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MLB umpires make the right call at Children's

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By John Grupp
Wednesday, Aug. 17, 2011
 

Three-year-old Emily Berger of Shaler was having a tough day at Children's Hospital in Lawrenceville. She had undergone surgery the day before, and her throat hurt.

Then a nice man handed her a stuffed monkey, and everything got a little better.

"This is what life's about, right here," umpire Jerry Meals said. "You really feel for these children."

Meals, besieged with critics since his blown call in the 19th inning of the Pirates' 4-3 loss at Atlanta last month, was among four Major League umpires who took time to visit sick kids Tuesday morning.

"Rarely do people yell at us here," crew chief Dale Scott said, smiling. "That's kind of nice."

Meals, Scott, CB Bucknor and Dan Iassogna — in town for the Cardinals series — hosted a Build-A-Bear workshop for dozens of children coping with cancer, illness and injury. They spent another 45 minutes or so in the oncology department with the most seriously ill.

"It's good to see kids smile who are going through a lot more than we are going through," said Bucknor, who worked for five years as a child life therapist at Cornell Medical Center before going to umpire school. "You never really understand what your situation is until you see somebody else's problem."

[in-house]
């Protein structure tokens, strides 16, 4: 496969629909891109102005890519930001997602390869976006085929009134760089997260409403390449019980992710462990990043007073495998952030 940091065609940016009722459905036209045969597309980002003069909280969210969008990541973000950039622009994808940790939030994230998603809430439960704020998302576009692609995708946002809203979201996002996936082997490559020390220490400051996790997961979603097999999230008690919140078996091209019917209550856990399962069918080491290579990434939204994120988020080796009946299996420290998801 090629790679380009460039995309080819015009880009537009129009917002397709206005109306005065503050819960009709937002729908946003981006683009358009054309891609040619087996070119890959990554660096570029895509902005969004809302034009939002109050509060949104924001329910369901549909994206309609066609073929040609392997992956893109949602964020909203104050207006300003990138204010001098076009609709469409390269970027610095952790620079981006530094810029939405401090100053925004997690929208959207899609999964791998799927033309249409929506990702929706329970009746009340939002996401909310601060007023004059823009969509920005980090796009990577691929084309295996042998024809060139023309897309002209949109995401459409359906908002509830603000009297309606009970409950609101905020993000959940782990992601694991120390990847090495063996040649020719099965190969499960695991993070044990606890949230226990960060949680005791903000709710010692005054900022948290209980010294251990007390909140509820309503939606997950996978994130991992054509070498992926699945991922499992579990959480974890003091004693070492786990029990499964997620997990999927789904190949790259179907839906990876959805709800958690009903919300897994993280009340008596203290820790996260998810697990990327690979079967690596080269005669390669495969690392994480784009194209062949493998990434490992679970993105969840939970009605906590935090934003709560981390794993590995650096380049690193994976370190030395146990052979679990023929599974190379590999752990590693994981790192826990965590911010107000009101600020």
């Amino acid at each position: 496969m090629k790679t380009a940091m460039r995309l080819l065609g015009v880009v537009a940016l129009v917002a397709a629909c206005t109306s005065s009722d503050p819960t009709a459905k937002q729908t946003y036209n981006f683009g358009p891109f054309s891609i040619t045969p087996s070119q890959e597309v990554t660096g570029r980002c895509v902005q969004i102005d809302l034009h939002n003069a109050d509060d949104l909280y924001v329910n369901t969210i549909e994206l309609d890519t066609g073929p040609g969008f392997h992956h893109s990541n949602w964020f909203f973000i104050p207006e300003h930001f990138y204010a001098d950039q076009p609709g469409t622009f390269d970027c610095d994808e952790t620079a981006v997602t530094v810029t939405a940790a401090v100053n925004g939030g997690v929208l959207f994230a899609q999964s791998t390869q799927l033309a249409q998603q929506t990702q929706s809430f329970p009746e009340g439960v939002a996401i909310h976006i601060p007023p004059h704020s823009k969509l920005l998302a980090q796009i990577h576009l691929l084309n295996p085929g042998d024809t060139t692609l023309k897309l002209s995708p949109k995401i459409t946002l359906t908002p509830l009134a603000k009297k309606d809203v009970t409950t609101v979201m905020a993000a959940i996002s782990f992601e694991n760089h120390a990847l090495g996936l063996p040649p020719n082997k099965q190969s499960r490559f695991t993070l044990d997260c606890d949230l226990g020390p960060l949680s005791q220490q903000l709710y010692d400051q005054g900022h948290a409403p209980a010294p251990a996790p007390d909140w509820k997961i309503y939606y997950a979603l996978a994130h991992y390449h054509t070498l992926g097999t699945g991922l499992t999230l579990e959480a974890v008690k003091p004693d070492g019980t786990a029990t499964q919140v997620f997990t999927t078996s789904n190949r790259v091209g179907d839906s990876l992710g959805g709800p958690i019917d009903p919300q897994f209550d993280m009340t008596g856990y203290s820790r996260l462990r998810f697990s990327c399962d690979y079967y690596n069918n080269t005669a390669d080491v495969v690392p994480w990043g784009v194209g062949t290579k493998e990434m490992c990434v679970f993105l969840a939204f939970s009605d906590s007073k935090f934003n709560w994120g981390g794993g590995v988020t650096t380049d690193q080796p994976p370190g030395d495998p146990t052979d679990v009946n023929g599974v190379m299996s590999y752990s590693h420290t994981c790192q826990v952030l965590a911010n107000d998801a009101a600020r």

Indeed, the hospital provided perspective. One night after getting booed by thousands of Pirates fans for a questionable seventh-inning ball-strike call on Albert Pujols, Scott was reminded what's really important.

"It gives us a chance to see that baseball is a game," Scott said. "It's a fun game, and it's a lot of passion and a lot of fans. All that stuff. But there is a lot more to life than baseball."

At one point, Scott, 52, of Portland, Ore., handed a stuffed animal to 2-year-old Matthew Concannon of Millvale. The child, diagnosed with leukemia in May, clutched with delight the Pirate uniform-wearing bear. Matthew, far removed from the daily treatments and his nights and days on the ninth floor, tossed a foam baseball across the tile floor and held his tiny Pirates hat in one hand. Erin Concannon beamed as she watched her son.

"It's a nice day for everybody," she said.

The event, the 60th children's hospital visit by MLB umpires and the first-ever in Pittsburgh, was planned months ago. Meals, 49, was born in Butler and moved to Ohio when he was 7. He also visited a hospital last year in St. Louis.

"This is a wonderful event," Meals said. "I'm just glad to be a part of it."

Meals, who received death threats after his botched call, initially was reluctant to talk to reporters because he wanted the focus to be on the Children's Hospital event, not a missed call at home plate.

For sure, little Emily Berger didn't care about some baseball game three weeks ago in Atlanta. She only knew that Meals — who took three-plus hours before work to visit with kids — made her day a lot better with a choice of three stuffed animals: a monkey, dog or bear.

"Last night, we knew it was happening," said Emily's mom, Lisa. "As soon as she woke up this morning, she said, 'I want to go and make my bear today.' She had remembered. She knew."

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